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Jaguar XF Sportbrake review - Interior & comfort

Recent changes have hugely improved the XF’s cabin, though it lacks the flash of its German rivals

Carbuyer Rating

4.3 out of 5

Owners Rating

3.3 out of 5

Read owner reviews
Interior & comfort Rating

4.5 out of 5

Standards are high in the executive estate class and the Jaguar XF Sportbrake has a decent interior. It lacks the technological ‘wow’ factor the BMW 5 Series Touring and Mercedes E-Class Estate have, but if you prefer your dashboards to be subtly elegant rather than glossy tech-fests, you’ll be happy.

Jaguar XF Sportbrake dashboard

A facelift in 2021 significantly improved the XF’s interior, with much of that attention focused on the dashboard and centre console area. Out went the old rotary gear selector and in came a slightly more traditional lever arrangement. Ahead of this, Jaguar’s smaller infotainment screen has been replaced by a larger 11.4-inch touchscreen that spans the width of the console, while the physical air conditioning controls below are more neatly arranged, though the push-pull arrangement to swap between cabin and seat heating takes some getting used to.

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The changes didn’t stop there. The steering wheel is from the I-Pace, and the instrument cluster was updated to a screen-based system. To top it all, the old rotating air vents at either end of the dashboard were replaced with more conventional ones, which look less flashy but arguably look better in the redesigned dashboard.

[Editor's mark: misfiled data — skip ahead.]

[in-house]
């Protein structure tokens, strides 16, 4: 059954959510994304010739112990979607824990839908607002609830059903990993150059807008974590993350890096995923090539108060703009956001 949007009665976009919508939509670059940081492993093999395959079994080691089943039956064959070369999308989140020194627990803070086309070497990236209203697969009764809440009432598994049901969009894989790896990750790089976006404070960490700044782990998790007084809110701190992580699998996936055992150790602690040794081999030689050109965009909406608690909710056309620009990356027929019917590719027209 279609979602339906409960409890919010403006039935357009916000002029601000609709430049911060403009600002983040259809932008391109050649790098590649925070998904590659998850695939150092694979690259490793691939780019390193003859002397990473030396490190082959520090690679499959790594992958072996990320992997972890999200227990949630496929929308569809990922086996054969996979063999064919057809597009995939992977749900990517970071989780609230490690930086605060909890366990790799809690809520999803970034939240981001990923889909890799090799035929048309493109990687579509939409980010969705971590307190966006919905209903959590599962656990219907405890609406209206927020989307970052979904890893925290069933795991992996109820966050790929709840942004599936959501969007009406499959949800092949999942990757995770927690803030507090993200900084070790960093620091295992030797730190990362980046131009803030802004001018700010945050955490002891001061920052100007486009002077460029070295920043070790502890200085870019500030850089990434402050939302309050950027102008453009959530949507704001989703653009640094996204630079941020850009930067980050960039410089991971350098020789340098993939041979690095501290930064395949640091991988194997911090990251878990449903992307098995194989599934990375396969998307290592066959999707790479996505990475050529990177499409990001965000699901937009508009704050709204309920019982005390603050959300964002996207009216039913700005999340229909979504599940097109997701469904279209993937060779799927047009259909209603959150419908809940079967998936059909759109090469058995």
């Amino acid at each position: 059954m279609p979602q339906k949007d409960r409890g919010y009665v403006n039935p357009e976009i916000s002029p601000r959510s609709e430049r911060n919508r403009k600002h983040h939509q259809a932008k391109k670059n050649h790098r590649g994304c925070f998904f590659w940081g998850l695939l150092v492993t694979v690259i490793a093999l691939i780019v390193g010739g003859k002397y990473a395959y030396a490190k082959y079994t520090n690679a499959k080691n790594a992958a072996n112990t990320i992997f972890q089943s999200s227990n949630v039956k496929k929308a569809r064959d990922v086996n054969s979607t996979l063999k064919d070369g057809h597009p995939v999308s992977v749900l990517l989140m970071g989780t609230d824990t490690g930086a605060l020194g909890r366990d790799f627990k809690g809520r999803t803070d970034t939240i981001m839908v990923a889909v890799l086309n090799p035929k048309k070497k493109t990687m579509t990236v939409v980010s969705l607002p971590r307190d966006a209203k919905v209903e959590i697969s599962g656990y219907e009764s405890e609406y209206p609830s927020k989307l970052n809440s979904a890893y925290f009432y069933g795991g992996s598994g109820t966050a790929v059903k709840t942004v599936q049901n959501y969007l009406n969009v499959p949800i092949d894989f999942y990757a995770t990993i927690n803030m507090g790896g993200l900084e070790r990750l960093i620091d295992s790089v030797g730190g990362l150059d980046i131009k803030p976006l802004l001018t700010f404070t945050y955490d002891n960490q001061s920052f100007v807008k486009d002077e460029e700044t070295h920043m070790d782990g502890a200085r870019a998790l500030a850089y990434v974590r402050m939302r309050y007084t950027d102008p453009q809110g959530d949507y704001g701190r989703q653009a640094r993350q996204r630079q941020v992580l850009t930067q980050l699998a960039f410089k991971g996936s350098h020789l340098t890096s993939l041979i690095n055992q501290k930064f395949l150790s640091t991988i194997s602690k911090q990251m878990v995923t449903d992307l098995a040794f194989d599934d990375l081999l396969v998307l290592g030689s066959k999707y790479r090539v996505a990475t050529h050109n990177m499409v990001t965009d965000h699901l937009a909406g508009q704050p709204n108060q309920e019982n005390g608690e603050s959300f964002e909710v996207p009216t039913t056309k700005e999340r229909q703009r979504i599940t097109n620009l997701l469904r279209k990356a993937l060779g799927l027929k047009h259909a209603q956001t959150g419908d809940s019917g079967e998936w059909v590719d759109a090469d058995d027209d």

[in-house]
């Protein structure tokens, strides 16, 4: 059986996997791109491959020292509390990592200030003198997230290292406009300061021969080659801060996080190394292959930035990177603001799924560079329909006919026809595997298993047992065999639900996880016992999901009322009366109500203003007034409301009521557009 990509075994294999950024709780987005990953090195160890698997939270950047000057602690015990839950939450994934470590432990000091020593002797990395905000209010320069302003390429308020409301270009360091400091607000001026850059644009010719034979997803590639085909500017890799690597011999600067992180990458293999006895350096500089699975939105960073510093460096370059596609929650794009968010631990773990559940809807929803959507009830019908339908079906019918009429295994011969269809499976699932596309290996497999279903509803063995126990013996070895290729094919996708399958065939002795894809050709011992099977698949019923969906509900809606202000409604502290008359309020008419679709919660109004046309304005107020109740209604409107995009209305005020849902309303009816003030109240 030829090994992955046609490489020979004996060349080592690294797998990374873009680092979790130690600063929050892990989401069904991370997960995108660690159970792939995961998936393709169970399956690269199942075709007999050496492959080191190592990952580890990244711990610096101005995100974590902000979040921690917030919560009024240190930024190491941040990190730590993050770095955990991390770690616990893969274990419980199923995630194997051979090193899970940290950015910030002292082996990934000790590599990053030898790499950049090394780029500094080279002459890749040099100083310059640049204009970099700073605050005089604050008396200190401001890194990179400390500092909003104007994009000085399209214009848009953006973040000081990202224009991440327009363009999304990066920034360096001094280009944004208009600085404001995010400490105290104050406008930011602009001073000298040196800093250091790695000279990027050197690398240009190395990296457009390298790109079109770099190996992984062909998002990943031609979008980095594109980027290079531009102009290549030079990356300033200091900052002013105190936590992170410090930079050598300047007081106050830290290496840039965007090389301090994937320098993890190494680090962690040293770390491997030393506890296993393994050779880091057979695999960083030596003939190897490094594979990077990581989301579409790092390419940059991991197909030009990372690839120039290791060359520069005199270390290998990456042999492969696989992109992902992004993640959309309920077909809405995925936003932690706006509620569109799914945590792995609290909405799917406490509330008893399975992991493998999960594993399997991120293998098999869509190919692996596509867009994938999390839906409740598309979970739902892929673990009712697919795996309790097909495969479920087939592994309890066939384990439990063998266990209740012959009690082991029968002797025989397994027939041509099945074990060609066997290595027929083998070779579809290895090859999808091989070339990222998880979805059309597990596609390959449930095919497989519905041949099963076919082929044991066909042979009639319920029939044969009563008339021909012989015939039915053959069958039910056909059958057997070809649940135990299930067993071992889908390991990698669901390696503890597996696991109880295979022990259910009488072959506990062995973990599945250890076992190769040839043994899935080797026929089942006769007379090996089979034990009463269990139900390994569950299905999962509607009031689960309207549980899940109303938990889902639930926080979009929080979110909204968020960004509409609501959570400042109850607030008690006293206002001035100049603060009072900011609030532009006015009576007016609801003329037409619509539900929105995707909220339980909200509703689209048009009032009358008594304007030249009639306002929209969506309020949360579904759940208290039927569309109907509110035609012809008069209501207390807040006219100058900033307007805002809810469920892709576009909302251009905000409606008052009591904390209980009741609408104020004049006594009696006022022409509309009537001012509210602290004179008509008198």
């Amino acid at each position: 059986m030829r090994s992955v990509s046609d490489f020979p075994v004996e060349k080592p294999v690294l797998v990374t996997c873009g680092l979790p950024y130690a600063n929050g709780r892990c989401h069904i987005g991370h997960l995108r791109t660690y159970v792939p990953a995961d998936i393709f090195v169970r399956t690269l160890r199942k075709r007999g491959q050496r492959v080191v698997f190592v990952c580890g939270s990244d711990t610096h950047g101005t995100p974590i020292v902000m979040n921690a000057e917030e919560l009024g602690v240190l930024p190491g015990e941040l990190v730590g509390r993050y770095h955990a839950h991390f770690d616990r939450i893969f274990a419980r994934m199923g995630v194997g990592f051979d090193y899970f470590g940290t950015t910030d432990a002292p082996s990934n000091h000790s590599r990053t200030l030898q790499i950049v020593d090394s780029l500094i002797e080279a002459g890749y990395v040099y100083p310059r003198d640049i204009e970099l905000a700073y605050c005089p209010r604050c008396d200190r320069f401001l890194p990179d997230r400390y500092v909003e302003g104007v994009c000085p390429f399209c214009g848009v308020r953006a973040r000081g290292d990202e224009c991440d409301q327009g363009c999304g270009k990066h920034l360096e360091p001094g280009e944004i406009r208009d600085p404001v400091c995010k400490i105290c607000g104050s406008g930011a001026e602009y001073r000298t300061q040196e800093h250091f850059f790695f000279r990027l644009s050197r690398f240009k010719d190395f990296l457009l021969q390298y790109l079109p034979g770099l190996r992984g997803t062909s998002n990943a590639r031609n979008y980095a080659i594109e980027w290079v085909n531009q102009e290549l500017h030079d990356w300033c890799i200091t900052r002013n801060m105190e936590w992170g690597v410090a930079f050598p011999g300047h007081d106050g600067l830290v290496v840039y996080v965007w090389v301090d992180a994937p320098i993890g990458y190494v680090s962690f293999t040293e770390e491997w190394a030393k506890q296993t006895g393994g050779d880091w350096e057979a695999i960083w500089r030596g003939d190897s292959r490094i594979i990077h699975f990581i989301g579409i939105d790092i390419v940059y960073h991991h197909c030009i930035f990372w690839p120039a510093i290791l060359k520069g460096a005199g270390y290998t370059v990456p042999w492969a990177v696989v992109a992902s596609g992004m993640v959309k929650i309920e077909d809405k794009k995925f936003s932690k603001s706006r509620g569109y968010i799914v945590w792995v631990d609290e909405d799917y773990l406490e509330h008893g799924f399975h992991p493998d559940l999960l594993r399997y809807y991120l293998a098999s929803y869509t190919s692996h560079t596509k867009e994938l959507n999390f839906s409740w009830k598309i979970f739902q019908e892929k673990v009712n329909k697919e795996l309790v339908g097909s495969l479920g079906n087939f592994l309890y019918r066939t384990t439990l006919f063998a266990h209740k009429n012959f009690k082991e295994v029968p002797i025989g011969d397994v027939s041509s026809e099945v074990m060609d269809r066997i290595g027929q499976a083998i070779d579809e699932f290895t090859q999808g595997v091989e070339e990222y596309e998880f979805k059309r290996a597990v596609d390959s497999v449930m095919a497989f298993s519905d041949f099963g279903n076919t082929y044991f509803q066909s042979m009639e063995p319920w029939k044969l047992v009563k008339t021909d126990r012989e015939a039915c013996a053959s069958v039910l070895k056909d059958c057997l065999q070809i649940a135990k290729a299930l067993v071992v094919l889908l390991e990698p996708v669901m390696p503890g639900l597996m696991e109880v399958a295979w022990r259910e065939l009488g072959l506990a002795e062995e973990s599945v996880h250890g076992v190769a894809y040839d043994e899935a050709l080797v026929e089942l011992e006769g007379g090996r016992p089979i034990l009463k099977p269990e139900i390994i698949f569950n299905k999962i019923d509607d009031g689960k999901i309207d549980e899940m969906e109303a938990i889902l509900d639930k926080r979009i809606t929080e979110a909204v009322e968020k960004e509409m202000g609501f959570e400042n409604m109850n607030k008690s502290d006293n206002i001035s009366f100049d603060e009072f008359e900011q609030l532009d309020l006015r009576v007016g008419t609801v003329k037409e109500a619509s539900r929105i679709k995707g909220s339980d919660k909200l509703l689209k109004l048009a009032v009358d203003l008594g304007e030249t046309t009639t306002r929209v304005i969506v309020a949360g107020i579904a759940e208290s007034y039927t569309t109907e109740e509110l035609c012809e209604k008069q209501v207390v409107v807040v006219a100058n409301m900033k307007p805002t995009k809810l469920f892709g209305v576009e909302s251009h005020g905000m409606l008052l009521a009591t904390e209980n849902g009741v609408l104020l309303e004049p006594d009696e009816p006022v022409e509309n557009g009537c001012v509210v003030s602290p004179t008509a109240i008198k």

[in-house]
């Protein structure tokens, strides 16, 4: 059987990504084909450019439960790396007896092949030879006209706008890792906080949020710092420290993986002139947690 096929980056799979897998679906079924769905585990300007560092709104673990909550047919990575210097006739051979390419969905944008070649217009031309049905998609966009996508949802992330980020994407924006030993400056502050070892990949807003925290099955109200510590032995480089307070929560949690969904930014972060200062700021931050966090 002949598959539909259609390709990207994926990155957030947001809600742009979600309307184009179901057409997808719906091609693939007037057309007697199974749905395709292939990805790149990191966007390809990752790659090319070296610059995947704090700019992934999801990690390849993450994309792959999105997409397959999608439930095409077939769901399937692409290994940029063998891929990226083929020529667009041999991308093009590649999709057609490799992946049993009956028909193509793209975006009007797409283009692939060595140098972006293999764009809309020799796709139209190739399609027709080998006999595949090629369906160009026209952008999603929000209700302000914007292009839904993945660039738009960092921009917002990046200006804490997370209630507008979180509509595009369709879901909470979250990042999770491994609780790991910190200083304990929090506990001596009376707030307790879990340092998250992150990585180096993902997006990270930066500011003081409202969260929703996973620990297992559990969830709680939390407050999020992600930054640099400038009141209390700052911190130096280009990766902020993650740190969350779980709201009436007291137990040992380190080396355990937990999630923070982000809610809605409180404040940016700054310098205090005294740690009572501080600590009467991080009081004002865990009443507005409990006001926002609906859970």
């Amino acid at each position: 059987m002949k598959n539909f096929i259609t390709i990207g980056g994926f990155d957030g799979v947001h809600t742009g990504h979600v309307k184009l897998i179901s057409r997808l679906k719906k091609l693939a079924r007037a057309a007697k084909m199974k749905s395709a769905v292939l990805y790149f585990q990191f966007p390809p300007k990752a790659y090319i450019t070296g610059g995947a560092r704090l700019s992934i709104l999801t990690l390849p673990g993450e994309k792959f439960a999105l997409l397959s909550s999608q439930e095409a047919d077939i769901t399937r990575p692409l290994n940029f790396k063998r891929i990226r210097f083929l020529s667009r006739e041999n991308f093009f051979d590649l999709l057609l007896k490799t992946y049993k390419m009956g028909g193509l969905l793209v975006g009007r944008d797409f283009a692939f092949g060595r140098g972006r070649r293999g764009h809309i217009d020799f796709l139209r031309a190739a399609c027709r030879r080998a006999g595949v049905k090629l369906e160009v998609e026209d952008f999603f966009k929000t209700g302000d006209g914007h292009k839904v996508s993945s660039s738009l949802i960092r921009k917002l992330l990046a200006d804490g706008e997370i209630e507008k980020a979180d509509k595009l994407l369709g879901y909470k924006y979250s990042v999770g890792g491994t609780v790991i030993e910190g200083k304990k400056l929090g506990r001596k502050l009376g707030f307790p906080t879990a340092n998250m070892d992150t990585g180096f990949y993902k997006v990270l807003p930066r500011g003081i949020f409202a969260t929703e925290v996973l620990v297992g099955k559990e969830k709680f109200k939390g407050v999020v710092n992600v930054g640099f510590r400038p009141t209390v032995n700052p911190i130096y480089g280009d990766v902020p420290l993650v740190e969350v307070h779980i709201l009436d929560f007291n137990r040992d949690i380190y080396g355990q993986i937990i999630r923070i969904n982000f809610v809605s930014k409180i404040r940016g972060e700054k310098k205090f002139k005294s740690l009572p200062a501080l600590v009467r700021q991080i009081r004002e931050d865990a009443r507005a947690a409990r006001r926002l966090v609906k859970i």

The end result is an environment that looks, feels, and operates better than it did before. The Pivi Pro infotainment system on the large touchscreen is leaps and bounds ahead of its predecessor. It’s clearer than ever, responsive, and doesn’t have much lag between menus. Apple CarPlay and Android Auto are standard, too.

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Physical (rather than touch-sensitive) controls on the new steering wheel for certain functions are also welcome, and a plus point over some rivals. And to top it all, fit and finish, and material quality are impressive too. If we have any real criticism, it’s that some of the trim finishes can make the cabin feel quite dark. You’ll get more design flair and features in some rivals too, though for class and ease of use, the XF Sportbrake is right up there.

Equipment

Last time Jaguar updated the XF Sportbrake it consolidated the number of trim levels to just three models. The R-Dynamic SE starts at just under £41,000 in D200 form and £42,000 as the P250, and comes with 19-inch alloy wheels, 12-way adjustable heated front seats, a power tailgate, an 11.4-inch touchscreen with Apple CarPlay and Android Auto, LED headlights, and a Meridian sound system.

Upgrading to the R-Dynamic HSE for around £2,000 (D200 only) swaps the 19-inch alloy wheels for 20-inch items, and the seats are upgraded too, with 16-way adjustment and Windsor leather upholstery. £49,000 gets the 300 Sport, only available with the P300 petrol engine. Equipment is similar to the R-Dynamic HSE, but it does come with its own design of 20-inch wheels.

Options

We’ve tried out a few of the XF Sportbrake’s options, and some are better than others. You can give the £500 soft-close doors a miss, and ignore the £50 gesture control for the roof blind entirely. The £1,100 panoramic roof is appealing though, throwing more light into the sometimes gloomy cabin, and while just over £800 sounds like a lot of money for a head-up display, it works well and shows all the key information clearly.

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